The Virtually Acoustic Club

Curiouser and curiouser.

The story goes like this:

I’m trying to work up a new song, Mr Wrong,
which I’m still a bit shaky on the words for. I go along to the VAC to give
it a try, taking the words on with me as a crib sheet. But the only place I
can put them is on the floor, so that I can’t see them anyway. I mention this
– I have an odd habit of being as open as I can be with the audience about the
strange little things that freak me out, because it often means that they don’t
freak me out any more – saying that I have a piece of paper, but it isn’t really
very useful because I can’t really see it, but that I derive great comfort from
it “like Neville Chamberlain did from his piece of paper – and we all know what
a success that was”.

And then the band who’d been on immediately before
me, who seem a bit tanked up, frankly, start heckling me from the back. I just
try to carry on (considering that I’m doing the song that I am least able to
do in my sleep, this is not the simplest of tasks, but it’s either that or stop
altogether), and they get louder and more obstreperous. The audience in general
applaud quite warmly considering my actual playing must have been pretty bad.
Referring to an earlier performer who’d cut her finger (“so that’s my excuse”,
she said), I say that my fingers are fine, so I have no excuse (except
maybe to say “the dog ate my talent”). Most of the band have left by now, except
the singer, who’s getting very worked up indeed. This is a very pissed young
man, in both the British and American senses, hurling random abuse. At me.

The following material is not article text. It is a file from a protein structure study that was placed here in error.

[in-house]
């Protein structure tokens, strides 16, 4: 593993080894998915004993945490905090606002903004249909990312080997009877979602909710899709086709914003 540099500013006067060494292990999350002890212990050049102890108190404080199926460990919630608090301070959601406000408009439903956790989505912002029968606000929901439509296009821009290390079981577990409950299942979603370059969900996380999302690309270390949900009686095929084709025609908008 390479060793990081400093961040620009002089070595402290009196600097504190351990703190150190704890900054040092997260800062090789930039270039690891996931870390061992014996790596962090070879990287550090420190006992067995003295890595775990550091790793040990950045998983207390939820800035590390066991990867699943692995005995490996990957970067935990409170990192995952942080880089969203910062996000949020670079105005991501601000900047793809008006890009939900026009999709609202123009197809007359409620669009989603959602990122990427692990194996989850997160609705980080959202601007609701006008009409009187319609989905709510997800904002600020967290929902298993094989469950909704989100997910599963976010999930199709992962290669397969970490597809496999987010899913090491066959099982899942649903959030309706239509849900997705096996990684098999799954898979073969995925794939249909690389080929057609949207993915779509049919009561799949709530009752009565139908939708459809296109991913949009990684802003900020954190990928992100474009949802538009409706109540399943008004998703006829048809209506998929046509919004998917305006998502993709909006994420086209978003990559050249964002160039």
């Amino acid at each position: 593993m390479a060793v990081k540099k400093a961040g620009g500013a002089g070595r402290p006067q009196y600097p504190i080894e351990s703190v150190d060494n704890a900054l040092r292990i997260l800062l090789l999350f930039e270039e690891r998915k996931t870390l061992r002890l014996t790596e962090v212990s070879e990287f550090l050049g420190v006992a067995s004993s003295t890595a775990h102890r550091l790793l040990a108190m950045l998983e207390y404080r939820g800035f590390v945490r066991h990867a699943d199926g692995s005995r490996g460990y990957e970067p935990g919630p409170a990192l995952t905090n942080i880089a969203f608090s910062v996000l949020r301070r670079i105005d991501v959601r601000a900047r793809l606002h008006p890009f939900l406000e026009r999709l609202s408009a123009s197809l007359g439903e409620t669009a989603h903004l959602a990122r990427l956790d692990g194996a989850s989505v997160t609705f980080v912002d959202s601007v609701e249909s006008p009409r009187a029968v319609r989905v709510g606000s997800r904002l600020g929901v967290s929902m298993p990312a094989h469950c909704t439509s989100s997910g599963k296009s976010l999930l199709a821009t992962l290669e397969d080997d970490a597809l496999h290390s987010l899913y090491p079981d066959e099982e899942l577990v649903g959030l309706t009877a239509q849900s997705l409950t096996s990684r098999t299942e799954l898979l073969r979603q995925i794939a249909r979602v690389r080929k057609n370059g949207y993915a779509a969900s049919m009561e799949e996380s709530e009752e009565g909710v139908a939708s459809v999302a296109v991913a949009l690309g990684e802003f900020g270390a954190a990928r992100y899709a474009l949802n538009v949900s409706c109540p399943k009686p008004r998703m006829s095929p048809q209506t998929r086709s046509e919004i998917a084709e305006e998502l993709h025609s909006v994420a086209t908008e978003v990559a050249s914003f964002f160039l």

Steve Chin, one of the people who run VAC, tries to
reason with him, but in vain. Then he tries to get him to leave. I’ve gone for
Comforting Lie, which I really ought to be able to play in my sleep by
now. Unwisely, I answer back (“at last, the folk scene has its own Bez” – the
singer does that shambling walking-on-the-spot dance favoured by such luminaries
as Bez and Thingy Brown out of the Stone Roses), which was not only likely to
make him more aggressive but was also Bad Karma – never be rude to to other
performers, even if they are a complete pain in the arse, it’ll only reflect
badly on you. He resists Steve for a bit and then goes downstairs. I do the
rest of the song.

Interestingly, the fact that I seem to have been cool
under pressure (in fact, I was rabbit-in-headlights paralysed, trying to work
out which way to duck should he throw his beer glass), completely distracts
from the fact that I played very badly indeed (I challenge anybody not to when
people are hurling personal abuse at them, but all the same: “We should learn
to play in our sleep, because usually we do”).

When I went into the gents later on, I was followed
in by an old bloke with grey hair and a beard, who starts having a go at me:

“What’s your problem?”

(What? I thought.)

“What’s your problem?”

(Right now, my only problem appears to be you)

“Why are you so insulting to people?”

(What? Why me? Why is everybody suddenly picking on
me?)

“Why are you so insulting to people”

And the only thing I can think of is:

“Everybody’s got to have a hobby.”